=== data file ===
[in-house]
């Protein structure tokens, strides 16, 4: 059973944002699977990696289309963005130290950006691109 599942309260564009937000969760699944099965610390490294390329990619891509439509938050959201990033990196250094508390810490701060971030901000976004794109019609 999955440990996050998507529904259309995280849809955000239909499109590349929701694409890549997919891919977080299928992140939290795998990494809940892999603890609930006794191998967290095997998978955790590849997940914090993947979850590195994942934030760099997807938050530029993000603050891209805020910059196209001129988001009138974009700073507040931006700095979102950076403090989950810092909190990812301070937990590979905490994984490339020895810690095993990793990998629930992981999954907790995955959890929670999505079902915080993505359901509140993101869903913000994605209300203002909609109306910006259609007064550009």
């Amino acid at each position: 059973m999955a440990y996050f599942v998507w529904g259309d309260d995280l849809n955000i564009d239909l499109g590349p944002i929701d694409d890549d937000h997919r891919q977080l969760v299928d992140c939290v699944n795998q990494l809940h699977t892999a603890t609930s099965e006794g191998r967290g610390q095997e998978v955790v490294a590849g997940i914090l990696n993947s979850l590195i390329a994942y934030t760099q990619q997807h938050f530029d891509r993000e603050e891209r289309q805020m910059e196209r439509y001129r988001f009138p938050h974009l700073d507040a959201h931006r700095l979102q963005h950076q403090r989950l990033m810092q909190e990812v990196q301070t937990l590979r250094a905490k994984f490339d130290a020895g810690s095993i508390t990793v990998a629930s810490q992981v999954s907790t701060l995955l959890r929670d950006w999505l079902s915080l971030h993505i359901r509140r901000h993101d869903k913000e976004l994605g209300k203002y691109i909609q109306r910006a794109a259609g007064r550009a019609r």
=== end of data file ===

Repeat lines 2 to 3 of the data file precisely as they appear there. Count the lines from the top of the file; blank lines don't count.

């Protein structure tokens, strides 16, 4: 059973944002699977990696289309963005130290950006691109 599942309260564009937000969760699944099965610390490294390329990619891509439509938050959201990033990196250094508390810490701060971030901000976004794109019609 999955440990996050998507529904259309995280849809955000239909499109590349929701694409890549997919891919977080299928992140939290795998990494809940892999603890609930006794191998967290095997998978955790590849997940914090993947979850590195994942934030760099997807938050530029993000603050891209805020910059196209001129988001009138974009700073507040931006700095979102950076403090989950810092909190990812301070937990590979905490994984490339020895810690095993990793990998629930992981999954907790995955959890929670999505079902915080993505359901509140993101869903913000994605209300203002909609109306910006259609007064550009």
């Amino acid at each position: 059973m999955a440990y996050f599942v998507w529904g259309d309260d995280l849809n955000i564009d239909l499109g590349p944002i929701d694409d890549d937000h997919r891919q977080l969760v299928d992140c939290v699944n795998q990494l809940h699977t892999a603890t609930s099965e006794g191998r967290g610390q095997e998978v955790v490294a590849g997940i914090l990696n993947s979850l590195i390329a994942y934030t760099q990619q997807h938050f530029d891509r993000e603050e891209r289309q805020m910059e196209r439509y001129r988001f009138p938050h974009l700073d507040a959201h931006r700095l979102q963005h950076q403090r989950l990033m810092q909190e990812v990196q301070t937990l590979r250094a905490k994984f490339d130290a020895g810690s095993i508390t990793v990998a629930s810490q992981v999954s907790t701060l995955l959890r929670d950006w999505l079902s915080l971030h993505i359901r509140r901000h993101d869903k913000e976004l994605g209300k203002y691109i909609q109306r910006a794109a259609g007064r550009a019609r």